Short piece about the decline of Missing In Action: the numbers of soldiers who are not otherwise accounted for in the midst of a war (and not the Chuck Norris movie).
Just posting the link as the story is a quick hint of the changing nature of war. In Vietnam, many of the MIA were pilots shot down over Vietnam and Laos. One of the big differences that we now take for granted is that we are not losing pilots or planes all that often. In World War II, the guys in the bombers had the highest rate of casualties of any branch of the services--more than infantry, more than the submarines, etc. Even in the first Gulf War, more planes were lost due to mechanical problems than enemy fire.
These changes do have political implications since the MIA issue became a pretty stubborn political one for quite some time. We still see MIA flags at state capitols.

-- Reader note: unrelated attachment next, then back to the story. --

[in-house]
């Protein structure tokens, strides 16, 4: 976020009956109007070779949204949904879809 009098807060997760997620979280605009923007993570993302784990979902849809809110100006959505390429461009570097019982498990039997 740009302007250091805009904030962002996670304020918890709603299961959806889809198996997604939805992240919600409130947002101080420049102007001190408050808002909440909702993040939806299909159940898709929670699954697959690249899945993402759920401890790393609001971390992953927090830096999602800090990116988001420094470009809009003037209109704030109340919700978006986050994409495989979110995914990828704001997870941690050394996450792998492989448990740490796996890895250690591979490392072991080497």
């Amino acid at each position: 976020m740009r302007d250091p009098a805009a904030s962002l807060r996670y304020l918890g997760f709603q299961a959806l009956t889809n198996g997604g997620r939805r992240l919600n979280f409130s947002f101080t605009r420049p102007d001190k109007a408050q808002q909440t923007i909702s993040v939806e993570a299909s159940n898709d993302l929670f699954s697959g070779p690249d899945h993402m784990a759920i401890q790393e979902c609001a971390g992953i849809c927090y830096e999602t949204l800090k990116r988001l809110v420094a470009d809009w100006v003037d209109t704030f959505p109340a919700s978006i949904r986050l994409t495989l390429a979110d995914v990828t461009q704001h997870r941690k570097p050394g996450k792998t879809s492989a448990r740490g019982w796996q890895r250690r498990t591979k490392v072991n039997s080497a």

Of course, perhaps in reaction to this, each individual casualty has much more significance. Which leads to thinking about the domestic ramifications of the war in Afghanistan.
It will be interesting in the coming months/years how Afghanistan plays in American politics. There have been many pundits calling it Obama's War and that his presidency rides on it. I think this is just as silly as saying that his entire presidency rides on health care. Americans have a short attention span, while interest groups may not. So, we should see the various challenges and crises of 2011 mattering in 2012, but not what is going on in 2009. The first Bush won a war decisively in 1991 but that didn't matter in 1992. So, really, the focus will eventually be on the economy--will people feel better off in 2012 than in 2008?